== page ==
Little Sathya was a happy and extroverted child. He loved candy and he was chubby. He loved to dance and to sing and to pray. And he loved being generous, especially to the numberless poor that surrounded his village of Puttaparthi in steamy southern India. All of the villagers loved him back. The cowherds and the beggars, the young and the old, the wise and the feeble-minded, his parents grew perturbed at the flow of visitors to the door.
Despite his popularity, Sathya was still just another boy. He’d done nothing remarkable and nothing remarkable had happened to him in his thirteen years. Nothing, that is, until sunset on March 8, 1940.
Sathya was walking with some friends along the crest of Serpent Hill when he suddenly shrieked in pain. His friends turned to find him hopping up and down, holding his foot.
“A black scorpion stung my toe!” Sathya screamed before an abrupt faint took him to the ground.
Some of his friends ran for help while those remaining searched and searched for the culprit. They never found it. It had simply vanished. None had seen the scorpion, none but Sathya.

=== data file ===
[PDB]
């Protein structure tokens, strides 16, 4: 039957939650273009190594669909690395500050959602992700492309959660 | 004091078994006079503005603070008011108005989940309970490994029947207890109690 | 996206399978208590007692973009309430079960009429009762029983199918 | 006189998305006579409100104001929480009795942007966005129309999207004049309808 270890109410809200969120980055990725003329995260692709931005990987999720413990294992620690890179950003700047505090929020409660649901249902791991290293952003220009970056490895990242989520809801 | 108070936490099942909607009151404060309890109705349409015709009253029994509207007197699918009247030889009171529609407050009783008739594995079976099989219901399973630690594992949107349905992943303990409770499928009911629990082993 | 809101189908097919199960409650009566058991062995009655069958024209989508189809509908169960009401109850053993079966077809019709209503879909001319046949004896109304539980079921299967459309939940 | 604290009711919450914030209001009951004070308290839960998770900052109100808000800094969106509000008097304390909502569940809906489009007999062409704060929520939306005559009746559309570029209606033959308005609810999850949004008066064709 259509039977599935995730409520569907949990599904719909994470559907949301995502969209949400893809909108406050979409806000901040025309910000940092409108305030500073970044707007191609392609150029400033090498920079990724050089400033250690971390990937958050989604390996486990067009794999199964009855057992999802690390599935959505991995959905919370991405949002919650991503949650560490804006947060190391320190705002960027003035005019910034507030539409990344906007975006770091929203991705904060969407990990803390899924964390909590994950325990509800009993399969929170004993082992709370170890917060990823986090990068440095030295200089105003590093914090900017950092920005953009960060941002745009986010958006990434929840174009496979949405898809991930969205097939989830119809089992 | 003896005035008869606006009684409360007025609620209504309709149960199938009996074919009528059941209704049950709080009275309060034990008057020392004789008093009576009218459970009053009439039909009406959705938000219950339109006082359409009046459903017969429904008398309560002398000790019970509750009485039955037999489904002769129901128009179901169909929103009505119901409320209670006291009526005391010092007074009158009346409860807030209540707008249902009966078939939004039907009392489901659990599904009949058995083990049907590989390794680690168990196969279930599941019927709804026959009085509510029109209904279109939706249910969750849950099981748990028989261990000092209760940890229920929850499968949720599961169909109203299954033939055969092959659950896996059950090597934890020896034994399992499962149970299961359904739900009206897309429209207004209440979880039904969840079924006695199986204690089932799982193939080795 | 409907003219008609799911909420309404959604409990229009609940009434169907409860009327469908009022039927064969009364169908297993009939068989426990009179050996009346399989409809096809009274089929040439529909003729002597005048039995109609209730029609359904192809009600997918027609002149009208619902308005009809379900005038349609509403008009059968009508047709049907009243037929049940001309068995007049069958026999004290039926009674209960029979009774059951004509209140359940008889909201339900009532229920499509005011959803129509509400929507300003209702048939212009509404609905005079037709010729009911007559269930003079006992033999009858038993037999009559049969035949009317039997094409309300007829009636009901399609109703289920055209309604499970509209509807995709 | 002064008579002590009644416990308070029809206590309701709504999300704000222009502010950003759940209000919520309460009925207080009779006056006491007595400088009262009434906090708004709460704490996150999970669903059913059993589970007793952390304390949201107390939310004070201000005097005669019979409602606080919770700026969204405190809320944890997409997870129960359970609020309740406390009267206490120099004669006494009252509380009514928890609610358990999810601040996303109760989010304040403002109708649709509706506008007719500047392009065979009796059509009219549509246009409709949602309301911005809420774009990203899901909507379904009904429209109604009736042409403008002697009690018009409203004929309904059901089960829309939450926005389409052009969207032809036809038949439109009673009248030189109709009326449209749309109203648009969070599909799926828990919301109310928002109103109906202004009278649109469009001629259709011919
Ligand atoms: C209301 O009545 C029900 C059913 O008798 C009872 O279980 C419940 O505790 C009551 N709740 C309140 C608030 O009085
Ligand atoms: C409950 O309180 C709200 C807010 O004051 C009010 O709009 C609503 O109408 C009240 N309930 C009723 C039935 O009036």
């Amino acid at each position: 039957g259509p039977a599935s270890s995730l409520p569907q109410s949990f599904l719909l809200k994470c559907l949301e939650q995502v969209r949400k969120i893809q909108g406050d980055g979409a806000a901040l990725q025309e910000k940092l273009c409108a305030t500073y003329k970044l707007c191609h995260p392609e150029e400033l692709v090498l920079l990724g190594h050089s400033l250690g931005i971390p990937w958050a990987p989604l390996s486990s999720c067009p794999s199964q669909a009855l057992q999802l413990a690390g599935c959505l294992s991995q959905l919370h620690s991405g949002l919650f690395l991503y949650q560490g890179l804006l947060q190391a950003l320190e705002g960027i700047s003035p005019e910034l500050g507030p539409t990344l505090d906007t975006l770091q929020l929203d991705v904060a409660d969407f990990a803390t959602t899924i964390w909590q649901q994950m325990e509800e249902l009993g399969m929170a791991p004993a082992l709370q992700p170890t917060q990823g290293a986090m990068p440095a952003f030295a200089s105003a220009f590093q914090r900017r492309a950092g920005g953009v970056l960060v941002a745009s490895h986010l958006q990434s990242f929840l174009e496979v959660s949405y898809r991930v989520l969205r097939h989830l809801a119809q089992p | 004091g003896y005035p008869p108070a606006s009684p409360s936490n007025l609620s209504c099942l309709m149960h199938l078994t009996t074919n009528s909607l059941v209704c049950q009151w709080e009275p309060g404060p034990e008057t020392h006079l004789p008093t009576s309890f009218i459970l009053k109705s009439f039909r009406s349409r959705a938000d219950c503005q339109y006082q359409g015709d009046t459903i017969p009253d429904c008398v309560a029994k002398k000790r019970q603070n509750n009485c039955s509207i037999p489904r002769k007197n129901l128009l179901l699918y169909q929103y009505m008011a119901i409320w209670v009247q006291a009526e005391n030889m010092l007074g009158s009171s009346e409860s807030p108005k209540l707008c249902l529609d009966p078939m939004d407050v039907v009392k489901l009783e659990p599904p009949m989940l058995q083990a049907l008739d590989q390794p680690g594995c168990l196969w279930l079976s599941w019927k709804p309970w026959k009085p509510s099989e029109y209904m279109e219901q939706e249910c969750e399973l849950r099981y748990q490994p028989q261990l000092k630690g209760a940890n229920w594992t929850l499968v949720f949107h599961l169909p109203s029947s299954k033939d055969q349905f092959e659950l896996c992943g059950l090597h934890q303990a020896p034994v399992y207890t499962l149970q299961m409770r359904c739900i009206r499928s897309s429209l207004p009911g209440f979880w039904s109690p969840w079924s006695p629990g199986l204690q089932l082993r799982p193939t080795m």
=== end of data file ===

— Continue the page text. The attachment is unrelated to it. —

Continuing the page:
Over the next two months, Sathya’s parents desperately sought a cure for his newly strange behavior. A line of physicians and exorcists could offer no results. He stopped eating. The once active and boisterous child had become still and silent. His comatose-like meditations were broken only by spontaneous hymns of Sanskrit poetry, a language which he’d never been taught. His recitations of Hindu verse proved flawless and encyclopedic.
When his father became frightened at the boy’s materialization of objects from thin air, he raised a stick to him, “Who are you?!”
“I am Sai Baba,” he answered.
Sai Baba would later reveal himself to his followers as God-incarnate.